Christ’s teaching that his followers love their enemies is arguably one of the most difficult of his commands to process, let alone obey. An enemy means a bully, an abuser, a swindler, a terrorist, the spouse who abandoned us (and these days a member of the other political party.) Immediately, we protest, “Lord, you expect me to love them?” Immediately, we raise up a thousand objections: It’s impossible! It won’t work! It’s weakness!
Looking at the example of the early church however, we observe some qualifications of what it means to love one’s enemy. And when we see it play out in real-time, what we notice is it’s as far from weakness as can be. It is in fact the height of moral strength. Here are three things that loving our enemies doesn’t mean:
It doesn’t mean we don’t speak out against evil.
If there was no speaking out against evil, then this approach would indeed be the epitome of weakness. The Bible tells us to speak the truth in love. We see the early Christians confronting the evil they face time and time again. Evil needs to be exposed as evil with all the conviction and passion we can muster. Jesus spoke truth to power at his own trial. Only at the end did he button up and refuse to play the game anymore with his accusers.
The apostle Paul spoke loudly and clearly in his own defense at his many interrogations and trials. The early church fathers wrote blistering articles and books addressed to the Roman authorities, protesting the way Christians were being treated. Loving our enemies does not mean we keep our mouths shut. We call a spade a spade.
Gandhi, a practitioner of nonviolence, wrote: “Nonviolence does not mean meek submission to the will of the evildoer, but it means putting one’s whole soul against the will of the tyrant.”
It doesn’t mean we don’t take full advantage of every legal recourse at our disposal in fighting evil.
Paul was falsely accused and arrested by his Jewish opponents. Did he just turn the other cheek and accept their punishment? No – he appealed to Caesar. As a Roman citizen, Paul had certain rights which the law gave him, and more than once, Paul played this trump card to his advantage.
As we struggle against evil in our society, we are privileged with tremendous avenues of freedom and legal recourse in America. Particularly as religious liberty comes under siege in our culture today, we need to make full use of the power at our disposal. We must also use that power to come to the defense of our suffering brothers and sisters around the world.
Jesus said, To those who are given much, much is expected, and American Christians have been given much – so we need to use it. We ought to be involved politically and judicially in fighting for righteousness. This is far from weakness.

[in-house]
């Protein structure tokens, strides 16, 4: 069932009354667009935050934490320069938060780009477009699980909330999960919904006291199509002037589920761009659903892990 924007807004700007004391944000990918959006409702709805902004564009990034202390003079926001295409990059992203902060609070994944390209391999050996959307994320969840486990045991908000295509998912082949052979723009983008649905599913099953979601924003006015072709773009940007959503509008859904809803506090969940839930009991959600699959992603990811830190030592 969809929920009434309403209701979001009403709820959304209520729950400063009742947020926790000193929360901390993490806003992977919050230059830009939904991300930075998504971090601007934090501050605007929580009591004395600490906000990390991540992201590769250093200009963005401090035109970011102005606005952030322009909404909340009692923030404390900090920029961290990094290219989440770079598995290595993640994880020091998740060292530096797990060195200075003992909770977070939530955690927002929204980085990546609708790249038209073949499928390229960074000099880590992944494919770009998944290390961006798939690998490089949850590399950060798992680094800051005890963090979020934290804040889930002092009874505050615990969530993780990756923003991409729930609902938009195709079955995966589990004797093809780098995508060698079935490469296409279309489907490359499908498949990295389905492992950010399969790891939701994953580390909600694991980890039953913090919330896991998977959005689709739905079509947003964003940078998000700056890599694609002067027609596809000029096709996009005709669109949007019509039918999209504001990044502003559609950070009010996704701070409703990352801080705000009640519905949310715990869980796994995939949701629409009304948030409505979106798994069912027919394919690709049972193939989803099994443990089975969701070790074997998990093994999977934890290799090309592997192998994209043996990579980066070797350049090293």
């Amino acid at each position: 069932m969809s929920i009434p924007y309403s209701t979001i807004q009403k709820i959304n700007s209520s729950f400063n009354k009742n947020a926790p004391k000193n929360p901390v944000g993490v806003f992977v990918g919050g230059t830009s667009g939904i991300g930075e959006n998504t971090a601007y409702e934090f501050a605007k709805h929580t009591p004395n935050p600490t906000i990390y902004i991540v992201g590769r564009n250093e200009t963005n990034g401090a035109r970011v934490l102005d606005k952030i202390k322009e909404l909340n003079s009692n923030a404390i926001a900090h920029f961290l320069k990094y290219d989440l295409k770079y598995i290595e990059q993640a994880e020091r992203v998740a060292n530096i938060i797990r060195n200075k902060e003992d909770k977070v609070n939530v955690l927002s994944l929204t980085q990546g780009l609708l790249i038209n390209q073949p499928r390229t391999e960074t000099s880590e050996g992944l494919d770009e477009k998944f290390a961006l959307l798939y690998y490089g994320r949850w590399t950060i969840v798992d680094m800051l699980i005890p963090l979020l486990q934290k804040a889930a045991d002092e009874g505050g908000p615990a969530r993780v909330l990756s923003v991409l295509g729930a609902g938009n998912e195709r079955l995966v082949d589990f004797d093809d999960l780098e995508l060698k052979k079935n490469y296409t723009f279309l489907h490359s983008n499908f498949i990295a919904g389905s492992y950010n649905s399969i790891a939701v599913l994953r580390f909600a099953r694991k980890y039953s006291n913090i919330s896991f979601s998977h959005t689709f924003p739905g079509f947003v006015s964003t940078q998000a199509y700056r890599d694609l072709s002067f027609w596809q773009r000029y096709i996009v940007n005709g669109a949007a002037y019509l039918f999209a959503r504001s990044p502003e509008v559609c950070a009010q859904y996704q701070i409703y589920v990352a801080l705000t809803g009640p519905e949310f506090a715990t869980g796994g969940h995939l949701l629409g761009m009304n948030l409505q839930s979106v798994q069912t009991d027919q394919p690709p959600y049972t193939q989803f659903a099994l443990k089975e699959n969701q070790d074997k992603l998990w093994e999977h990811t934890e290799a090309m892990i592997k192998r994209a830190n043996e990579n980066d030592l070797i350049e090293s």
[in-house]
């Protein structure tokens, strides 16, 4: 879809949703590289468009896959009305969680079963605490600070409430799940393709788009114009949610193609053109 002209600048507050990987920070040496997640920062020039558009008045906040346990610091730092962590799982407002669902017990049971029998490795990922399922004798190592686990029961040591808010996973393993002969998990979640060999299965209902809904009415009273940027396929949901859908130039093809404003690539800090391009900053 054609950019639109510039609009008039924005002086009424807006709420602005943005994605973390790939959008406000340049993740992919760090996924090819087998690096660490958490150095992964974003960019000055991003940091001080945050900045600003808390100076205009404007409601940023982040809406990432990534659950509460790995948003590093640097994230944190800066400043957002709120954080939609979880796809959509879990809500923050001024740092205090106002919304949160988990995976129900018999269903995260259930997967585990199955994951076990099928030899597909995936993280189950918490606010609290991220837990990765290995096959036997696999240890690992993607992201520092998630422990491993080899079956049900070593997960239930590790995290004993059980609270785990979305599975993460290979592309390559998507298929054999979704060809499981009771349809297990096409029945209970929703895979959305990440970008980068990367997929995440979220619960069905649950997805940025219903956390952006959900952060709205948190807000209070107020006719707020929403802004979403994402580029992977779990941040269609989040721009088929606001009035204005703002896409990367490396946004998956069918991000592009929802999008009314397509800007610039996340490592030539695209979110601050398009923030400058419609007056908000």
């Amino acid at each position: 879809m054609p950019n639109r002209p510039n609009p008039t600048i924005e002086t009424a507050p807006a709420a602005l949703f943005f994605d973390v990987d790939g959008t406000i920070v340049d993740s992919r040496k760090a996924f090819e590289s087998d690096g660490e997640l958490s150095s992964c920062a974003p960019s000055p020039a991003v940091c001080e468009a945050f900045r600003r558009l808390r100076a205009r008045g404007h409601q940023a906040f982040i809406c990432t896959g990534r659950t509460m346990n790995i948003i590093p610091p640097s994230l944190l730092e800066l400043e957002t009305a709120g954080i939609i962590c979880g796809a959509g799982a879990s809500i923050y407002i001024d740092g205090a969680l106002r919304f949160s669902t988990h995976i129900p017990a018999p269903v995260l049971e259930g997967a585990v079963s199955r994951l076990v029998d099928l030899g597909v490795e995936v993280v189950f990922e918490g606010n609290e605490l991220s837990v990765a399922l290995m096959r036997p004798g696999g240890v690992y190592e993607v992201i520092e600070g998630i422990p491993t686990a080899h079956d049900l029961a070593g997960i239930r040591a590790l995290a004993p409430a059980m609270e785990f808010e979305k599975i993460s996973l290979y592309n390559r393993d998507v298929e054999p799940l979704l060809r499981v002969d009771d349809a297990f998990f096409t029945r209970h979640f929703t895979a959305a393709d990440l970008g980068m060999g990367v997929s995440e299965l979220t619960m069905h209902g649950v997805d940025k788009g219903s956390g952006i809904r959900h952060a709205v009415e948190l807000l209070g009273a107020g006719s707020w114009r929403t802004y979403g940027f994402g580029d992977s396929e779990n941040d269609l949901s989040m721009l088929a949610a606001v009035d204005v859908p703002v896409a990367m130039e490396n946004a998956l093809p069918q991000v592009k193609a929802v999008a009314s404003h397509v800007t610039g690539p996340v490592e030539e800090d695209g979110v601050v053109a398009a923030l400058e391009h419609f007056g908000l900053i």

It doesn’t mean we hang onto violence as a last resort if everything else fails.
We find in the example of the early church that when their speaking and preaching failed, and when every legal recourse dried up, even when the law turned against them, Christian refused to do two things: 1) They refused to compromise their faith, and 2) they refused to resort to violence to find vindication, but accepted whatever mistreatment was given them.
They never held violence in reserve, ‘just in case’. The Jewish leaders told Peter and John, “We order you to stop preaching in Jesus’ name.” Peter and John shrugged their shoulders and said, “We must obey God rather than men.” Yet when they were beaten and imprisoned for breaking the law, they accepted the mistreatment. In fact, the Bible says they rejoiced that they were counted worthy to suffer for Jesus. And they refused to turn to violence as a solution. You call this weakness?
Paul wrote most of his letters from prison. Anyone out there care to call Paul an impotent man?
It takes far more courage to act like this than it does to take the easy way out and turn to violence. September 11th was one of the greatest examples of moral cowardice we have ever seen. And every suicide bomber is a moral coward. But let’s not stop there: every person who has ever bombed an abortion clinic or planted a burning cross in someone’s lawn, or looted a neighborhood in “protest” at police brutality or threatened college students for inviting a speaker they might disagree with – these are nothing but moral cowards, a million miles away from the heart of the Savior who commands us to love our enemies.